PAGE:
Vconnect’s Justice Mba Flies Africa’s Flag At React Rally 2017

Justice Mba, a Front End Developer with Vconnect was one of the 20 speakers at 2017’s React Rally held in Salt Lake City, Utah, U.S.A.

The two-day event featured talks from Tech companies like Twitter, Pinterest, Eventbrite, Adobe and many more.

Ok, let me back up a moment here and explain what React is. React, as described on Facebook’s GitHub page, is a  JavaScript library maintained by Facebook for building user interfaces. It makes it painless to create interactive UIs (User Interfaces), so understandably,  it is quite popular with UI developers.

React powers applications like Facebook, Instagram, Whatsapp on the web and more.

However, React is still a relatively new JavaScript library, it has only been around since 2013, so the fact that Justice was one of the speakers invited for the React Rally is a pretty big deal.

I sat with him to talk about his experience at the event and the importance of conferences like these for software developers, here are some of the things we talked about:

How did you get invited for React Rally?

JM: There was a call for proposals, I submitted mine and I got an invite.

Why did you want to speak at the event?

JM: I believe that speaking at a conference is a way of learning, speaking is a form of teaching, and when you teach, you learn more.

What did you speak about?

JM: My topic was ‘Demystifying setState()’. The talk was motivated by an article I wrote on the same subject.

In the React community, because of a lack of understanding of how setState works, a lot of people run into bugs trying to use it. A lot of people do not know how it works under the hood. There was a huge reaction to the article which motivated my going to speak at the conference.

Justice doing justice to his paper (Sorry, couldn’t help myself)

How does your knowledge of React help your work at Vconnect?

JM: There is something we are building for Vconnect called a PWA (progressive web app).

A PWA is a web application that seems closer to a native app. This means that when you are using the web, the way it responds to user interaction will be similar to that of a native application. React is a great application for achieving this. Companies like Twitter have used React to build their app to run this way.

So for Vconnect, with a PWA it becomes a web application that consumes less data, that would load faster on devices even with 2G network and have that native feel, so there is an overall improved user experience when using the site. This way users can access the Vconnect site without worry too much about data consumption and have a pleasant experience when on the website.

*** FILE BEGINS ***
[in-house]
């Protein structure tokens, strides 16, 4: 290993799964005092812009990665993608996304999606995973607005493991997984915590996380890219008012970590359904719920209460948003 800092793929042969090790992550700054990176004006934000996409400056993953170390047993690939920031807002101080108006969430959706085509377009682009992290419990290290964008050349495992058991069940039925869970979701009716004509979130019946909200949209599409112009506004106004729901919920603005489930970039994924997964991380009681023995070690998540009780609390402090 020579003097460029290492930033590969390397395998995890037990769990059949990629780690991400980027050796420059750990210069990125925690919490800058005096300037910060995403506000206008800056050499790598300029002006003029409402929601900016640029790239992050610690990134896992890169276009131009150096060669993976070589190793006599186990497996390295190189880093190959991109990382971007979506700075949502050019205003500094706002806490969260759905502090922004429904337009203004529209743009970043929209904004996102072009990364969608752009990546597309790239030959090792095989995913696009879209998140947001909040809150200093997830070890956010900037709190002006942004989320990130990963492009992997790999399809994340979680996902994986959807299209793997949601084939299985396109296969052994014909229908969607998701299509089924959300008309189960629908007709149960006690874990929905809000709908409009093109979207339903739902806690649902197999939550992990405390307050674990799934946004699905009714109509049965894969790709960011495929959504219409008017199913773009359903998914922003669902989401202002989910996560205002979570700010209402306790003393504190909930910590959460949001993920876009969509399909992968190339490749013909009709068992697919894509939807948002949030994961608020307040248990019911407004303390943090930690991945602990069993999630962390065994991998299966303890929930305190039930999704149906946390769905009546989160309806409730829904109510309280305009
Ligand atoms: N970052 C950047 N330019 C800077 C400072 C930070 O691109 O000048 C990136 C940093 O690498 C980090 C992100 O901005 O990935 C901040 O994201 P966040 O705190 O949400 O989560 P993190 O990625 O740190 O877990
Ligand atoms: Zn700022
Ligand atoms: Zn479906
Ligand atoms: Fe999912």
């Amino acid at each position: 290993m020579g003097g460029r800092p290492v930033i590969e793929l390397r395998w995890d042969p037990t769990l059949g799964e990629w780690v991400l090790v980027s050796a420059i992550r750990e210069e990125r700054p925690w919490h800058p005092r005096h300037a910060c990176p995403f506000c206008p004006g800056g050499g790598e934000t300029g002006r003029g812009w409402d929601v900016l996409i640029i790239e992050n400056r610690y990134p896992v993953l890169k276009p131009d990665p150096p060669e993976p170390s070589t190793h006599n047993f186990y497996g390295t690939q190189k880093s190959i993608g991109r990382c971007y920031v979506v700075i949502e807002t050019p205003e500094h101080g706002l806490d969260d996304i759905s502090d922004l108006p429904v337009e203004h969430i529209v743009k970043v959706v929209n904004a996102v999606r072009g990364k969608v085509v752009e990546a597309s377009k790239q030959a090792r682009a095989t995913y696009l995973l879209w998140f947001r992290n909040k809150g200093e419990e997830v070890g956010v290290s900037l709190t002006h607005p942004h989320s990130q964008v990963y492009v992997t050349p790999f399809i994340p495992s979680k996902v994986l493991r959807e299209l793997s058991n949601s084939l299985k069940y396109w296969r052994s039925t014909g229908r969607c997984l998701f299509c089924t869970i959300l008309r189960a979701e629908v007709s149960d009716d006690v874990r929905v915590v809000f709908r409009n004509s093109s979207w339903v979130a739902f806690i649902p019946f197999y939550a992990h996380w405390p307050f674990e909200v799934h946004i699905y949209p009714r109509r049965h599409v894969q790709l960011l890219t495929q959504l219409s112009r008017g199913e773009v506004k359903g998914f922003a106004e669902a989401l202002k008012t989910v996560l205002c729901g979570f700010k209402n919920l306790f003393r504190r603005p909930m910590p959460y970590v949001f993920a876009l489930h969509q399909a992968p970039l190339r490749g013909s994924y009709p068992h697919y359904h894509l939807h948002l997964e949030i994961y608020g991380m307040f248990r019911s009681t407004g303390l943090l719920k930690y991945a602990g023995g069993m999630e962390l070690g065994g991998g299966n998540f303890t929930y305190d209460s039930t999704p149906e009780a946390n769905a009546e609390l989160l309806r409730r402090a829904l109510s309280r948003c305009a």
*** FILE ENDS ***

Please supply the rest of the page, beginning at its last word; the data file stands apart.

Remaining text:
Hopefully, this will be live within the last quarter of this year.

We talked about you being nervous before heading out for the event, how did you cope with that?

JM: I was scheduled to speak on the second day, and after I heard people speak on the first day, I thought ’how would I ever top that?’

So come the second day, I was nervous as hell. I couldn’t even eat lunch. Before I went on to speak I met one of my mentors from Facebook, Dan Abramov.

He is one of the guys working on React at Facebook, he was the person who motivated me to write about React in the first place, he was also the one who pitched the idea of submitting a proposal at the conference.

That afternoon he asked if I was nervous, and I said yes I am, I should be nervous. So he started telling me about the first talk he gave and how it was a dud;  his time elapsed when he was in the middle of his talk.

He gave me tips on how to deal with my anxiety, he told me to look for faces I’m familiar with and pretend I was explaining to those people. So about a minute into my talk, I saw him and I found my groove.

Spot the hacker

How come you were the only African speaker at the event?

JM: I don’t know why for sure. What we are pushing for in the tech community now is diversity. We don’t care where people come from or their gender, we don’t care about their colour. What matters is how you can help the community.

I consider myself a junior developer, but the organisers considered my application regardless of this. So I believe it was more about the proposals submitted and then again we only had 20 speakers out of nearly 200 proposals.

What would be your advice to developers looking to learn React?

JM: Learn and understand JavaScript first. Many would tell you to start straight from React, but I think it is important you learn JavaScript first.

When you are done with JavaScript, then the official documentation for React is a great place to start. There are also a lot of resources on the internet that are helpful. I will personally recommend Tyler McGinnis’ React Fundamentals. That’s where I learned, and then there is also the book ‘Full Stack React’.

With THE Tyler McGinnis!

For you, what was the most interesting part of attending the conference?

JM: The most interesting part of the conference and why I think every developer should attend a conference of their choice, is the opportunity to interact with the same people who you have spent days and nights studying what they have built.

Seeing that they are just regular people like you gives you the motivation to do more too.

It’s been great catching up with you Justice.

JM: You’re welcome.

 

Also read:  SME Conference 1.0: This why we are doing this

You can watch all of Justice’s speech on YouTube here, and find him on twitter as @daajust.

Also, see for yourself how Vconnect is working with software developers like Justice to help users hire service professionals easily. Visit www.vconnect.com/getquote

 

Jimi Osheidu

Jimi is a content developer and screenwriter. Bizarrely, he has never been seen in the same room with Batman, leading many to believe he is indeed the Dark Knight. He refuses to comment on these claims.

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